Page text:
Democracy day: Some reflections on democratising Nigerian capital market

Since the return to democracy, the Nigerian capital market has grown in leaps and bounds resulting in improved service delivery and enhanced market access for operators.  

As an aside, the occasion of Democracy Day this year provides an opportunity to reflect on progress towards democratizing the nation’s capital market. Essentially, by democratization, I mean mass participation and easy access to a broad range of capital market products and services. On this score, remarkable progress has been made especially since the return of the country to civil rule in 1999. On the supply side, the menu of available asset classes has been expanded to include Exchange Traded Funds, FGN Bonds and non interest capital market products such as Sukuk. Market infrastructure has been strengthened with the platforms for over-the counter trading namely NASD and FMDQ now established. The commodity trading ecosystem is gaining traction with new Exchanges opening their doors for business.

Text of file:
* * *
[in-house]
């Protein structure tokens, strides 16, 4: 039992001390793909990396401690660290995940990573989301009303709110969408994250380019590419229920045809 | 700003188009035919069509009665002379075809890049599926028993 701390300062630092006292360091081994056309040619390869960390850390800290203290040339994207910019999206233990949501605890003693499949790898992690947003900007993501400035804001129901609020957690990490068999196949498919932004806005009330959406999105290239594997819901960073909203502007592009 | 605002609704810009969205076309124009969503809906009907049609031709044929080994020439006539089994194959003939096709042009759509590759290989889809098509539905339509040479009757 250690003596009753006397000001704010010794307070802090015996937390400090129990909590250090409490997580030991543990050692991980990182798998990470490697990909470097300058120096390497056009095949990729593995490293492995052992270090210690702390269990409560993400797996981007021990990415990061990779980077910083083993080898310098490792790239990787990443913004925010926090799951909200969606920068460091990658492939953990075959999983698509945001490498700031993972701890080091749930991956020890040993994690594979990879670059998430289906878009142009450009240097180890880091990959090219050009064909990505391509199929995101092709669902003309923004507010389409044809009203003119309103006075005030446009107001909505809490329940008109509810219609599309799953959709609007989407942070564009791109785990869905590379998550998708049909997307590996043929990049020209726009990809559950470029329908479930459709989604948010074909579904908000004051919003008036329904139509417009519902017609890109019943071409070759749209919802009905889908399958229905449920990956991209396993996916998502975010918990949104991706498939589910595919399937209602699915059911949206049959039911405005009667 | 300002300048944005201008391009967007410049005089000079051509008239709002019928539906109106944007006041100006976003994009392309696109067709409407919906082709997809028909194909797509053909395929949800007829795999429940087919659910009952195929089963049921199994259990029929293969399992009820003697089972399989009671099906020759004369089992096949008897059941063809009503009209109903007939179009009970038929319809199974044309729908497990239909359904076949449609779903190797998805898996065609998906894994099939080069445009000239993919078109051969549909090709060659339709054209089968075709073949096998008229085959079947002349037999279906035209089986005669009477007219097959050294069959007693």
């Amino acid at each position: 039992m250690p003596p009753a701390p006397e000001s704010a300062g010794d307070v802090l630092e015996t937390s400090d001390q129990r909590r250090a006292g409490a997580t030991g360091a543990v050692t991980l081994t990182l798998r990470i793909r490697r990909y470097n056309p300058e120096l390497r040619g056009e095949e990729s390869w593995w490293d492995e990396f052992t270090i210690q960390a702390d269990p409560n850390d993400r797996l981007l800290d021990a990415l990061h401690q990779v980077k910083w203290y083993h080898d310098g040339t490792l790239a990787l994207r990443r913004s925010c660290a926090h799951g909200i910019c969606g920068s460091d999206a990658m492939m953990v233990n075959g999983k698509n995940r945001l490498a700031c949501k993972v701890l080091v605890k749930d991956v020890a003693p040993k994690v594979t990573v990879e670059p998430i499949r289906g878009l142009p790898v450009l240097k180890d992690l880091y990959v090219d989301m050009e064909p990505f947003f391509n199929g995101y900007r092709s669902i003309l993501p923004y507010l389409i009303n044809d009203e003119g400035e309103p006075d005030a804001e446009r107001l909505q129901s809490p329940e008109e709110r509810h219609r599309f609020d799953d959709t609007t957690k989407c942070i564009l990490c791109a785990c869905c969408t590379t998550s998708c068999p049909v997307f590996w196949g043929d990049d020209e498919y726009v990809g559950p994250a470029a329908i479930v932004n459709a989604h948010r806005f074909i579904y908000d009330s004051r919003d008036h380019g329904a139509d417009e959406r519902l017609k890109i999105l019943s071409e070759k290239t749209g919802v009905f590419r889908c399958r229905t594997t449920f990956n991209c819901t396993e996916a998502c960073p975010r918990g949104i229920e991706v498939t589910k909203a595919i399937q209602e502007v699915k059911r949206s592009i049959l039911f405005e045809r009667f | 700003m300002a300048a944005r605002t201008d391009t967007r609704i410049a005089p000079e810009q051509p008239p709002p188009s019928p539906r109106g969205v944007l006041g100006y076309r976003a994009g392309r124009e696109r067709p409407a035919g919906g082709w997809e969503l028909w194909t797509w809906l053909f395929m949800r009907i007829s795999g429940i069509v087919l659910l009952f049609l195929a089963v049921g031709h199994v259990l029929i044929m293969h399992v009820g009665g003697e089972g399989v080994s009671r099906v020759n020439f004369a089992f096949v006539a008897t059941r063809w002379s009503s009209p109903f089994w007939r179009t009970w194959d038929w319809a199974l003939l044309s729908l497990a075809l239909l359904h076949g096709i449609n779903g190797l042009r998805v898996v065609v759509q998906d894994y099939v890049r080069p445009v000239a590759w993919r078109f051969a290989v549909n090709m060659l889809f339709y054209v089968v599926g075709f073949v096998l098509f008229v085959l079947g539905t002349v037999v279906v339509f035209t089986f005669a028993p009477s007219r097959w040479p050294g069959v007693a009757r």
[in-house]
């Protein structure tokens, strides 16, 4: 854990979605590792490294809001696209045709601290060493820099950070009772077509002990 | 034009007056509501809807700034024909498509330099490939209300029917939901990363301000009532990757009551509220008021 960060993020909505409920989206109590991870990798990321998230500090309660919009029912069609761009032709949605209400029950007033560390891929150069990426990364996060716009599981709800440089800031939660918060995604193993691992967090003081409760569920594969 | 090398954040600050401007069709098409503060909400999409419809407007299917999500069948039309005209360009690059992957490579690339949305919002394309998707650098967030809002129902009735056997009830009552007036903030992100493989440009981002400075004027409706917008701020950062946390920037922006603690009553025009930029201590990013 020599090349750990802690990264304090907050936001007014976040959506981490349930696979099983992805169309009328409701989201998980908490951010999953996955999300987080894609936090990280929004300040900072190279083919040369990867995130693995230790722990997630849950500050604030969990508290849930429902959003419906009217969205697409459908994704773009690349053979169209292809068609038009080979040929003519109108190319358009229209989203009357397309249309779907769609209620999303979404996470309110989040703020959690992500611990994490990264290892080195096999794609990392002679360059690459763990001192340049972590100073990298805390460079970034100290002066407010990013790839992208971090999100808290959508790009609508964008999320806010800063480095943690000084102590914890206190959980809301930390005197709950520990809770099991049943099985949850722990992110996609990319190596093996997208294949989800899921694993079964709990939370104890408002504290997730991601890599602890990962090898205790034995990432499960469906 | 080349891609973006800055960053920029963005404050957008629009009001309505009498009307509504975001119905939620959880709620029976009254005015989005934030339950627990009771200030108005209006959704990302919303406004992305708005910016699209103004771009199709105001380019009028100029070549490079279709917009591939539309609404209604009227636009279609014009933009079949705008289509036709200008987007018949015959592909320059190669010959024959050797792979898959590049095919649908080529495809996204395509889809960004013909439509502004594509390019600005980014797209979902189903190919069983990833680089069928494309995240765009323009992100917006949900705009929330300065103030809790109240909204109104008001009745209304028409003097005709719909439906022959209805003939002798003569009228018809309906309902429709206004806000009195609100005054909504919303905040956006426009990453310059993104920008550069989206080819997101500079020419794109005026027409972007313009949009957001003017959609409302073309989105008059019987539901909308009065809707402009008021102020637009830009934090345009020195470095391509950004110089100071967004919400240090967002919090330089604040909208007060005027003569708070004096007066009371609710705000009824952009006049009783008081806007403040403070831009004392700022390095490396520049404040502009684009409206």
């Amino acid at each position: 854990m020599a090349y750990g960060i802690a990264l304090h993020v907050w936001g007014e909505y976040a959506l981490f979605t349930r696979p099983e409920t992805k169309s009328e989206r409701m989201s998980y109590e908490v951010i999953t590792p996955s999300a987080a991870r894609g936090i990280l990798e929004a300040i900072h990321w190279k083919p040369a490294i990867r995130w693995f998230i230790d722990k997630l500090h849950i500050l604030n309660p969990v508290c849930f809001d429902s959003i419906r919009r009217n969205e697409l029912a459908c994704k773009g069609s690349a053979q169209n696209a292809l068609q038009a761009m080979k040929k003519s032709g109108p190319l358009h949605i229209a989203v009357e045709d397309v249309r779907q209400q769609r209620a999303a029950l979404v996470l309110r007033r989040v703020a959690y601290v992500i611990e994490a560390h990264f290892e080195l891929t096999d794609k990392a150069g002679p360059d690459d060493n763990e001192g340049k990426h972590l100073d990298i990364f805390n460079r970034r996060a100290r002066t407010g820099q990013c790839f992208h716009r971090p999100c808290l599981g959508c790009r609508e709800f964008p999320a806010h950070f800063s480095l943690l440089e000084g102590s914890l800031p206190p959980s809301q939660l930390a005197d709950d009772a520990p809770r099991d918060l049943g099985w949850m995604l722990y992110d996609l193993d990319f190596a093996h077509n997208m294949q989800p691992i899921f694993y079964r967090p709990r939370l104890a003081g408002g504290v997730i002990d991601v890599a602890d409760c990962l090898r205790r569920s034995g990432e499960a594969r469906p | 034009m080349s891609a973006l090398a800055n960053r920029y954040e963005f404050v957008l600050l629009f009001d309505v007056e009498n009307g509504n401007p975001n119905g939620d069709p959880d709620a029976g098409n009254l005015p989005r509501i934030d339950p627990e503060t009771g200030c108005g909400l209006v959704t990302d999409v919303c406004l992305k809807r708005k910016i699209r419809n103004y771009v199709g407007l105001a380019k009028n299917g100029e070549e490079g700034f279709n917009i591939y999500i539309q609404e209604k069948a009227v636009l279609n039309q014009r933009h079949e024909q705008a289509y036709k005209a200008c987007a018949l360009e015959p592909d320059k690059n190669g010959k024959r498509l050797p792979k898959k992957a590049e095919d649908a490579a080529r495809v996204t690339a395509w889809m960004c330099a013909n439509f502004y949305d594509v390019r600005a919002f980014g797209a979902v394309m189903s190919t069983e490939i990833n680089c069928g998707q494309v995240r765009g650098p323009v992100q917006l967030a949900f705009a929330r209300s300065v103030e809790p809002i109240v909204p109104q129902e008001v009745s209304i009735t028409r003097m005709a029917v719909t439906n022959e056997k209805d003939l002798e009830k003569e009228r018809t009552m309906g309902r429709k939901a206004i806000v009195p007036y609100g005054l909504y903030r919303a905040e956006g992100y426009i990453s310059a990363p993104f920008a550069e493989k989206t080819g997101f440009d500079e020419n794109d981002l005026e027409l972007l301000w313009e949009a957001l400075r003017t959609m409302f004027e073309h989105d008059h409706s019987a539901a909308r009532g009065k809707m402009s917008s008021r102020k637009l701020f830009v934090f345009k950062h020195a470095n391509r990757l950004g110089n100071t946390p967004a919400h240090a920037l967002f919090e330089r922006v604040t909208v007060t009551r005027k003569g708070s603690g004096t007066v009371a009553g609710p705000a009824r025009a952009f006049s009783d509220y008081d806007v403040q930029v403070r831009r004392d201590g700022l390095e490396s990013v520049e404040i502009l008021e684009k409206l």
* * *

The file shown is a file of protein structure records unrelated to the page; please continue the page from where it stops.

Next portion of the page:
Interestingly, the return to civil rule in Nigeria in 1999 also coincided with the introduction of the Automated Trading System by the then Nigerian Stock Exchange. Ever since, the journey to democratizing the capital market via innovative products and services has been notable: the T+3 settlement cycle took off in 2000; ditto for Trade alert in 2005. The first REIT was registered in 2007 while the first ETF-New Gold- birthed in 2011, same year the Alternative Securities Market (ASeM) was established. In 2013, the first Sukuk was floated by the Osun State government and the NSE also launched a new trading engine known as X- Gen. Full dematerialization of share certificates commenced in 2015 and the following year the implementation of the e-DividendMandate Management System (e-DMMS) took off. In 2017, the Securities and Exchange Commission commenced implementation of theDirect Cash Settlement scheme while in 2019, the NSE launched the Growth Board for SMEs and only recently in the wake of the COVID’19 pandemic, introduced the e-filing portal to enable issuers file information in electronic form.